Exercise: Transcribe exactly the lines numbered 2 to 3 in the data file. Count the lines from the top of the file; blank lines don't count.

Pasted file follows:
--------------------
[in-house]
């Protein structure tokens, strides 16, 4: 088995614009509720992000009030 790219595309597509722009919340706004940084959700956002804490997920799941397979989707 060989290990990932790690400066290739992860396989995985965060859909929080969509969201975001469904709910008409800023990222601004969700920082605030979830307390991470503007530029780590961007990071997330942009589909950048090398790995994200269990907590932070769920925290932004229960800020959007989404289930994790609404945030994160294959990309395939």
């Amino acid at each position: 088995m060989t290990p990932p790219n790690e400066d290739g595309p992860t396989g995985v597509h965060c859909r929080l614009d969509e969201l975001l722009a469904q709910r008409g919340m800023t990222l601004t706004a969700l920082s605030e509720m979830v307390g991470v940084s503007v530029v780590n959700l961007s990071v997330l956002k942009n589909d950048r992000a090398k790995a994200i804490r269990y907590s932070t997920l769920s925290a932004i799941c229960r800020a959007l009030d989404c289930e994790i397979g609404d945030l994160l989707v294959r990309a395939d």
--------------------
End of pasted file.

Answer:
């Protein structure tokens, strides 16, 4: 088995614009509720992000009030 790219595309597509722009919340706004940084959700956002804490997920799941397979989707 060989290990990932790690400066290739992860396989995985965060859909929080969509969201975001469904709910008409800023990222601004969700920082605030979830307390991470503007530029780590961007990071997330942009589909950048090398790995994200269990907590932070769920925290932004229960800020959007989404289930994790609404945030994160294959990309395939």
């Amino acid at each position: 088995m060989t290990p990932p790219n790690e400066d290739g595309p992860t396989g995985v597509h965060c859909r929080l614009d969509e969201l975001l722009a469904q709910r008409g919340m800023t990222l601004t706004a969700l920082s605030e509720m979830v307390g991470v940084s503007v530029v780590n959700l961007s990071v997330l956002k942009n589909d950048r992000a090398k790995a994200i804490r269990y907590s932070t997920l769920s925290a932004i799941c229960r800020a959007l009030d989404c289930e994790i397979g609404d945030l994160l989707v294959r990309a395939d």